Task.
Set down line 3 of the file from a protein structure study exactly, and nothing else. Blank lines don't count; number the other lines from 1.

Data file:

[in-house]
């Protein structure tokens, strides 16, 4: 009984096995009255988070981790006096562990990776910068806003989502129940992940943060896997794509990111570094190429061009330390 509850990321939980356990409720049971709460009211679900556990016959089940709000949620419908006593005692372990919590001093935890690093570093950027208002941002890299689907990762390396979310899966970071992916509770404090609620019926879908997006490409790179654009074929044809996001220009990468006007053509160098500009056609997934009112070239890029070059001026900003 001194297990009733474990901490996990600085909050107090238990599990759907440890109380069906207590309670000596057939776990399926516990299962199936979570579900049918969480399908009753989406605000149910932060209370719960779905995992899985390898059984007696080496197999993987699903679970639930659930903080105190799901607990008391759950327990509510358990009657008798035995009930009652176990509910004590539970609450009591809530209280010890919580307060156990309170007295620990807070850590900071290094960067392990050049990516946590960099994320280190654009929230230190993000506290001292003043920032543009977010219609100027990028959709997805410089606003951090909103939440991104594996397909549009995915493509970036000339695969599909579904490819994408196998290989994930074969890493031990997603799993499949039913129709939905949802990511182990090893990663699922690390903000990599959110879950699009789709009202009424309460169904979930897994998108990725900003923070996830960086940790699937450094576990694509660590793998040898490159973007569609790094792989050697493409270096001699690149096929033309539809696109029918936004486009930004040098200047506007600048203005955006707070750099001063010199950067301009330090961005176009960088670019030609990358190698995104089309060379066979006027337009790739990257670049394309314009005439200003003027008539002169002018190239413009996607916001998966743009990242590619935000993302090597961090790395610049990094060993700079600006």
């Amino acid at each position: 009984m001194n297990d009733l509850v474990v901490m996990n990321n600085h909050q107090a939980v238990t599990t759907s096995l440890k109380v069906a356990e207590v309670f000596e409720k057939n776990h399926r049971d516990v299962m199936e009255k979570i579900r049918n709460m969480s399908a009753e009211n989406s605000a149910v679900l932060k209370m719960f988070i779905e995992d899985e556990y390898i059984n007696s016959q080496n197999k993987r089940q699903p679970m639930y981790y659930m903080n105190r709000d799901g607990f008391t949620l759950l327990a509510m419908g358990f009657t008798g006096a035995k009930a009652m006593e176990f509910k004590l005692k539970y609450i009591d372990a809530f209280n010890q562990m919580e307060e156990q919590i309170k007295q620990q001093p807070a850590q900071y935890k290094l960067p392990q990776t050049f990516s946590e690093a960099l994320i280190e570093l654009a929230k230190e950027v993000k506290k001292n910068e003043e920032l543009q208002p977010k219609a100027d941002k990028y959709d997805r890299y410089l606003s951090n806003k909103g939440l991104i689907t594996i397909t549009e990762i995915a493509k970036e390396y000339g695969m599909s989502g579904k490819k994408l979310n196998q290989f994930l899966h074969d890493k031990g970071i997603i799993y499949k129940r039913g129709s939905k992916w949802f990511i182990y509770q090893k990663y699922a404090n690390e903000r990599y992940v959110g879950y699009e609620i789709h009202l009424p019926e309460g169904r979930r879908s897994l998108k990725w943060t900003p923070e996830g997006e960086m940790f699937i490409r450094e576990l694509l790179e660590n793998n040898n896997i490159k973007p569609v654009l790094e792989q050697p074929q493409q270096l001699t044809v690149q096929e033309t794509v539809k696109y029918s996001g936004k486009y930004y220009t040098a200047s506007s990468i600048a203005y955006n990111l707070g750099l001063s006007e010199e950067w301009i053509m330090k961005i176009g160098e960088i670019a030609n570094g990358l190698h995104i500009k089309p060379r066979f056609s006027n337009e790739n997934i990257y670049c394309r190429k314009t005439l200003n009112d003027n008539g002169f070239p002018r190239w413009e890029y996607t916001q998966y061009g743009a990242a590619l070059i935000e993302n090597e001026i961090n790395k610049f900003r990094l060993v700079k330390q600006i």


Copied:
């Amino acid at each position: 009984m001194n297990d009733l509850v474990v901490m996990n990321n600085h909050q107090a939980v238990t599990t759907s096995l440890k109380v069906a356990e207590v309670f000596e409720k057939n776990h399926r049971d516990v299962m199936e009255k979570i579900r049918n709460m969480s399908a009753e009211n989406s605000a149910v679900l932060k209370m719960f988070i779905e995992d899985e556990y390898i059984n007696s016959q080496n197999k993987r089940q699903p679970m639930y981790y659930m903080n105190r709000d799901g607990f008391t949620l759950l327990a509510m419908g358990f009657t008798g006096a035995k009930a009652m006593e176990f509910k004590l005692k539970y609450i009591d372990a809530f209280n010890q562990m919580e307060e156990q919590i309170k007295q620990q001093p807070a850590q900071y935890k290094l960067p392990q990776t050049f990516s946590e690093a960099l994320i280190e570093l654009a929230k230190e950027v993000k506290k001292n910068e003043e920032l543009q208002p977010k219609a100027d941002k990028y959709d997805r890299y410089l606003s951090n806003k909103g939440l991104i689907t594996i397909t549009e990762i995915a493509k970036e390396y000339g695969m599909s989502g579904k490819k994408l979310n196998q290989f994930l899966h074969d890493k031990g970071i997603i799993y499949k129940r039913g129709s939905k992916w949802f990511i182990y509770q090893k990663y699922a404090n690390e903000r990599y992940v959110g879950y699009e609620i789709h009202l009424p019926e309460g169904r979930r879908s897994l998108k990725w943060t900003p923070e996830g997006e960086m940790f699937i490409r450094e576990l694509l790179e660590n793998n040898n896997i490159k973007p569609v654009l790094e792989q050697p074929q493409q270096l001699t044809v690149q096929e033309t794509v539809k696109y029918s996001g936004k486009y930004y220009t040098a200047s506007s990468i600048a203005y955006n990111l707070g750099l001063s006007e010199e950067w301009i053509m330090k961005i176009g160098e960088i670019a030609n570094g990358l190698h995104i500009k089309p060379r066979f056609s006027n337009e790739n997934i990257y670049c394309r190429k314009t005439l200003n009112d003027n008539g002169f070239p002018r190239w413009e890029y996607t916001q998966y061009g743009a990242a590619l070059i935000e993302n090597e001026i961090n790395k610049f900003r990094l060993v700079k330390q600006i």